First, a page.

I’m familiar with Mark Crilley from way back – he was a speaker at several youth librarian conferences back when I was heavily involved in planning said conferences (he lives in Michigan, so he was easier to book than some out-of-state folks) and his books became popular in my library (place of work) pretty quickly after he started releasing them. He’s known for his manga illustrations and in this book, he shares information about drawing in the manga style with lots and lots of examples. Lest you think it’s all one thing, these examples are created using a variety of techniques and variations within the manga style, so the illustrations aren’t monotonous – you might not necessarily guess right off the bat that they’re all created by the same person. For each example, Crilley offers a personal story about how, why, and when he created it, all with the purpose of celebrating the process of making art. Appealing for young folks and adults.
I am super interested in attracting wildlife to our gardens. My milkweed patch is bigger than it was last year, which makes me super happy, and I’m definitely seeing a lot of pollinators and so far I’ve seen a monarch on two occasions! I feel like I have a lot of room to make our gardens even more welcoming, though, especially for non-bug wildlife. This book starts with three steps to create a wildlife-welcoming garden:
1. stop using pesticides
2. replace nonnative lawn with native plants
3. watch and enjoy
I’m all over all three of these! We already don’t use any pesticides and are working to replace the lawn with clover (and eventually more of it will be garden beds rather than clover, but it’s a process). Various types of insects are detailed here with a focus on the work they do in the garden. Fireflies, (AKA Lightning Bugs – which are beetles, so Lightning Bugs might actually be a less inaccurate name, but we’re still calling our house Firefly Cottage) for instance, are not only neat but are predators of soft-bodied larvae like slugs, snails, and worms. Not that we don’t want ANY of those in the garden, but they need to be kept in check. And I’d prefer to keep slugs to a minimum, which herps (short for herpetofauna: frogs and toads, speaking of which, did you know that toads are a type of frog? I didn’t!) can help with as well, as outlined here. I’d love to have a pond or something for amphibians to live in, but I really haven’t figured out a good way/place to do that yet. Maybe down the road! Birds are also big in this book and are another area I’d like to address more in our gardens. My future shrub hedge will provide a good place for some birds to nest but I wouldn’t mind providing some bird houses and/or nesting boxes as well. There’s even more information here about making habitats for bats, squirrels (we have no shortage of those!), and other creatures. This is a book I’ll for sure come back to as our gardens continue to develop.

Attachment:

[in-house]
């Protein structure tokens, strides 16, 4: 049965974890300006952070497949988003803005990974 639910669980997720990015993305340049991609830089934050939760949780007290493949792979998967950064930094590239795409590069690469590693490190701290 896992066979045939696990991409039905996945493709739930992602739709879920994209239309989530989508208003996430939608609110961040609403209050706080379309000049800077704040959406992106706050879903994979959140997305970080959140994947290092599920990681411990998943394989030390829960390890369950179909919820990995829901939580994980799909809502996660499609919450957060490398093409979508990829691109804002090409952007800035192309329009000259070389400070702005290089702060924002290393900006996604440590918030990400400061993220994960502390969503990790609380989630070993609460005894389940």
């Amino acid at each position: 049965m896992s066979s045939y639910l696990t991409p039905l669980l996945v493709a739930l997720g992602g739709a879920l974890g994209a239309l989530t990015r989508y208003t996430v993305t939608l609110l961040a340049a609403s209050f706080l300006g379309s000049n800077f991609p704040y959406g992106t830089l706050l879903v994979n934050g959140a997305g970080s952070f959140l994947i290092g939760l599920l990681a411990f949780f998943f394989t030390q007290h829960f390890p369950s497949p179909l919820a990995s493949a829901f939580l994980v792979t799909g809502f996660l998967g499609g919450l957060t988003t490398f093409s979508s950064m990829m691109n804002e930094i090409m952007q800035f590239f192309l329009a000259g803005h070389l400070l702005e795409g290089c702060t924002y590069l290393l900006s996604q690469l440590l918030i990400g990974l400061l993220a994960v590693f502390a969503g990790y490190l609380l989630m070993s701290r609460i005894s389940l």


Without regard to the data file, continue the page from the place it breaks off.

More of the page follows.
I watched Outlander at the start of the series, but all the violence got to me and I had to give it up. The thing I liked best about it, though, was the costuming, so I was pretty excited to see this book. All those rich layers and textures and colors! The sixteen patterns here are either directly or notionally inspired by the clothing worn in the TV series, and the photos in the book were taken in the outdoors in places similar to the show locales. Some of the projects are more wearable for everyday than others (some feel a little bit costumey for me personally to feel like I could pull them off). Many use chunky yarns and several are exceedingly simple in terms of construction, so they should knit up very quickly. The many cowls, wraps, and arm warmers here will make lovely fall accessories.